We are in the middle of winter when days can seem awfully dark. Here in western Pennsylvania, skies are gray, gray, gray. Add in almost a year of a pandemic and a contentious political climate, and a gloomy attitude is totally warranted. We each experience difficult times differently, and those emotions are valid.
I feel the heaviness, too. However, I was built to be optimistic. I experience grief and sadness acutely, but I seem to be hardwired to find a silver lining, to look on the bright side, and to push my rose-colored glasses up my noes and get on with it. I am a sensitive person, but I also go through life assuming things will get better and all things are temporary.
Social media during the quarantine taught me a new concept: toxic positivity. Truthfully, the term scared me! Was I toxic? When I point out a potential good side effect of a terrible event, am I dismissing others’ experiences? Am I indicating with my own rosy outlook that my way is the best way or only way? I certainly hope not!
My work as a doula is all about encouraging new or expectant parents to examine emotions and own their experiences. I am teaching people to value their needs and to advocate for those needs. Through out this pandemic, I have been afraid to voice my experience for fear of splashing my “toxic positivity” all over my friends and family. Messy stuff.
And then a thought occurred to me. Toxic positivity is real, but it is also a concept that comes out of world that has been hurt and shamed for all kind of things. The term itself shamed me! I started to examine the many things I say from a very genuine place, and I can’t let this word, this worldly term, take away my joy or the joy that I share with others.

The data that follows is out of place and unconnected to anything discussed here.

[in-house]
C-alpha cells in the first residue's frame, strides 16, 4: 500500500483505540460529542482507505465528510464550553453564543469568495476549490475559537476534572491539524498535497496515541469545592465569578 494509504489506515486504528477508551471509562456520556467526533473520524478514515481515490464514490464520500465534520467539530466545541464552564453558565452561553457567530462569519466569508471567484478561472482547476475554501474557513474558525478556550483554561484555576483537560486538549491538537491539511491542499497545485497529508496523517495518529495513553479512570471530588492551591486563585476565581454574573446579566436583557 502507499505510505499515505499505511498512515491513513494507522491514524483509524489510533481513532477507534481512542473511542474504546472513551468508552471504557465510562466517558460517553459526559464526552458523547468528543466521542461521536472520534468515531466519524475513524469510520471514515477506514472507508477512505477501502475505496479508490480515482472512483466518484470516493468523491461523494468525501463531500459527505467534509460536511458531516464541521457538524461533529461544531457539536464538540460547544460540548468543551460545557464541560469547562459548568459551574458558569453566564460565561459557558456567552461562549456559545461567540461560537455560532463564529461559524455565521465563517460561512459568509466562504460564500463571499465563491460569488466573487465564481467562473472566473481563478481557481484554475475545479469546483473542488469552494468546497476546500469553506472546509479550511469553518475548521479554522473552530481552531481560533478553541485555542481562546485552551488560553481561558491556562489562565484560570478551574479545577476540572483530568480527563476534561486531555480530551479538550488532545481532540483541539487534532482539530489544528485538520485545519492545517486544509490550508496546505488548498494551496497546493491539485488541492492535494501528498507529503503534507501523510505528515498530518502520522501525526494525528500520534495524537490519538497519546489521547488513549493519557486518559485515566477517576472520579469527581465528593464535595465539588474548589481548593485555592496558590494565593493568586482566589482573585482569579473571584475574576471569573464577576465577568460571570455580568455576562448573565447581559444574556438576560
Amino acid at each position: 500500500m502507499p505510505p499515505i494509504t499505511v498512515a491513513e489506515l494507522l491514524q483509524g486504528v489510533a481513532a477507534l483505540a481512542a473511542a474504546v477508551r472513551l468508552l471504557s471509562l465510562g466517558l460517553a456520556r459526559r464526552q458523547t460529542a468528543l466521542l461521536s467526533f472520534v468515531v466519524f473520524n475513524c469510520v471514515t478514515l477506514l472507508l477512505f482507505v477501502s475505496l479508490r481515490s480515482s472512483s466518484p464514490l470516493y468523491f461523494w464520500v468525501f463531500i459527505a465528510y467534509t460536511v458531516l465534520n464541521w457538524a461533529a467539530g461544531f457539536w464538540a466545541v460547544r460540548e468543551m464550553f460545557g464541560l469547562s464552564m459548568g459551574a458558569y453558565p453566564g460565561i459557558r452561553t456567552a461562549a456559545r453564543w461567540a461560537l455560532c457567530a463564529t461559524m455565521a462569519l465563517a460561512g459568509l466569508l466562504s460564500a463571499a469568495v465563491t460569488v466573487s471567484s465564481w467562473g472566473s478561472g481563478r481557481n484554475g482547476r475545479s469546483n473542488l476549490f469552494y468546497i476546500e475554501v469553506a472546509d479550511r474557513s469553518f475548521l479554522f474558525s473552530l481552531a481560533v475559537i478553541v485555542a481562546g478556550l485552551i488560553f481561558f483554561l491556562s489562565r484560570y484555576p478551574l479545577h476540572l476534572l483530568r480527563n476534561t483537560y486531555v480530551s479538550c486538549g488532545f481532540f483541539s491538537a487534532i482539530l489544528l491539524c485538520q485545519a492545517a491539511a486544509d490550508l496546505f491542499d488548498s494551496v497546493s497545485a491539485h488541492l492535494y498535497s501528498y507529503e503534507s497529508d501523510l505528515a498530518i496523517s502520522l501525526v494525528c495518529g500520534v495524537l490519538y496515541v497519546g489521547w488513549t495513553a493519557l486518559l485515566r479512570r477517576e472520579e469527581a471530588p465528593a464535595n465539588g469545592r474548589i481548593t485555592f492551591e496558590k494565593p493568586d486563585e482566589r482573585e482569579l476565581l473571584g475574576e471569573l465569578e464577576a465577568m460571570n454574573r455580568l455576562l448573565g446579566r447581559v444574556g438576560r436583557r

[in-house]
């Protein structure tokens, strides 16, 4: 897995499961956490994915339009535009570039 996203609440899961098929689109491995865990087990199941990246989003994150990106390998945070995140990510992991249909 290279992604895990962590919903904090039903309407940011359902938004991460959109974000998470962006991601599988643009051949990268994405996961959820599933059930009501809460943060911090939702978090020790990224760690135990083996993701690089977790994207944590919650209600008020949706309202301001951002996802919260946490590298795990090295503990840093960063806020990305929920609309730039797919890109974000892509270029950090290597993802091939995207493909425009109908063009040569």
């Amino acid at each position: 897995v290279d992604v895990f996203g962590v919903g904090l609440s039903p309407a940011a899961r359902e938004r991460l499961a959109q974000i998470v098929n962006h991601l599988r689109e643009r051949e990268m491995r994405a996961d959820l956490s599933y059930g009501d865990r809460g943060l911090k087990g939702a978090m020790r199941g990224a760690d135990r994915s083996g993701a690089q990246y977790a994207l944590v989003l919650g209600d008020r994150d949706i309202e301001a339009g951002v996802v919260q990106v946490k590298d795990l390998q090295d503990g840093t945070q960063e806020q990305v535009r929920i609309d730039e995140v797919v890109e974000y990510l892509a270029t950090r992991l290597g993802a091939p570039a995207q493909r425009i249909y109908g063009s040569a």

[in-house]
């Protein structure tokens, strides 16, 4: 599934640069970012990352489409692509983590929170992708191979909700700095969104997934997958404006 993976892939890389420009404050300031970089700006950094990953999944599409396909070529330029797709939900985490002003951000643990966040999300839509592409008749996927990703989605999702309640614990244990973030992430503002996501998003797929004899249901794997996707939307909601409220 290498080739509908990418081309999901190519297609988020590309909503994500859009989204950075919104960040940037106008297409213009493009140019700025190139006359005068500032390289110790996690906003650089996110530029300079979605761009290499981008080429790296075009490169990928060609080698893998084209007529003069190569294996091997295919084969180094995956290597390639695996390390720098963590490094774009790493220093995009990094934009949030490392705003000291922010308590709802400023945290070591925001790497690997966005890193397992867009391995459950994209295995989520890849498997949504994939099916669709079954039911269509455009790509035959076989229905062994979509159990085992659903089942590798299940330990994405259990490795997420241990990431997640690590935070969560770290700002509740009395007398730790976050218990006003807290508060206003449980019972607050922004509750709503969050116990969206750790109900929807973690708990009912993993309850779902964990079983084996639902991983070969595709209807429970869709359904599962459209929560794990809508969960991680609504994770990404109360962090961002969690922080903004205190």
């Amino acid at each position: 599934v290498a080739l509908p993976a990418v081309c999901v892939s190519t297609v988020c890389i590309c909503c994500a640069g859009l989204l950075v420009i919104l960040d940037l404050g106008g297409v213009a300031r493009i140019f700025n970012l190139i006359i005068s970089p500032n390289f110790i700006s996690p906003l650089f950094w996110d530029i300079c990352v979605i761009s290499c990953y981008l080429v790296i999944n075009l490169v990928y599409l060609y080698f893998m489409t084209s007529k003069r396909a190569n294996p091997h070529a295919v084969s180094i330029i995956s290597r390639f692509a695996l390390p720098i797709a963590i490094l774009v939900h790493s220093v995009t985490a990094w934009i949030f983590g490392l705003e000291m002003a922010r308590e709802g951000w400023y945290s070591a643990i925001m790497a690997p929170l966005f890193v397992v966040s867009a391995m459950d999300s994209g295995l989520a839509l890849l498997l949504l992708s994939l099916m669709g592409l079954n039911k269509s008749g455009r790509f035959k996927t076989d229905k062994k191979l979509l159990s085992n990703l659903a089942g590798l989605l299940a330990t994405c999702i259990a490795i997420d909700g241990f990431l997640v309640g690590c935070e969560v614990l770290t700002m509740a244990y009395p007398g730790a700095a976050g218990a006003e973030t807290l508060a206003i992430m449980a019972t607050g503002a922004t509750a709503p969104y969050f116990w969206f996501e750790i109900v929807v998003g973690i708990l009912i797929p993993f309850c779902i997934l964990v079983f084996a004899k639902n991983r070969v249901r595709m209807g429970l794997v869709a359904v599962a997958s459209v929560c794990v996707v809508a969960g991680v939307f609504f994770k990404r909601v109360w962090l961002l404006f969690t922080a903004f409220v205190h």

I will continue to be mindful, of course, to let people claim their experiences and dig into the ramifications of them. But I will not hide my light and my good cheer. Mathew 5:16 says, “In the same way, let your light shine before others, so that they may see your good works and give glory to your Father who is in heaven.” (ESV) God put a certain kind of light inside of me. I have experienced people noticing ME and being encouraged by who I am, and I have also felt the twinge of being pushed aside because my cheerful ways bring out something different–not so positive–in someone else. As a people-pleaser, not connecting with someone feels like a major FAIL, but I know that the Lord doesn’t want me to hide my light under a basket, especially when that feels like the easy thing to do.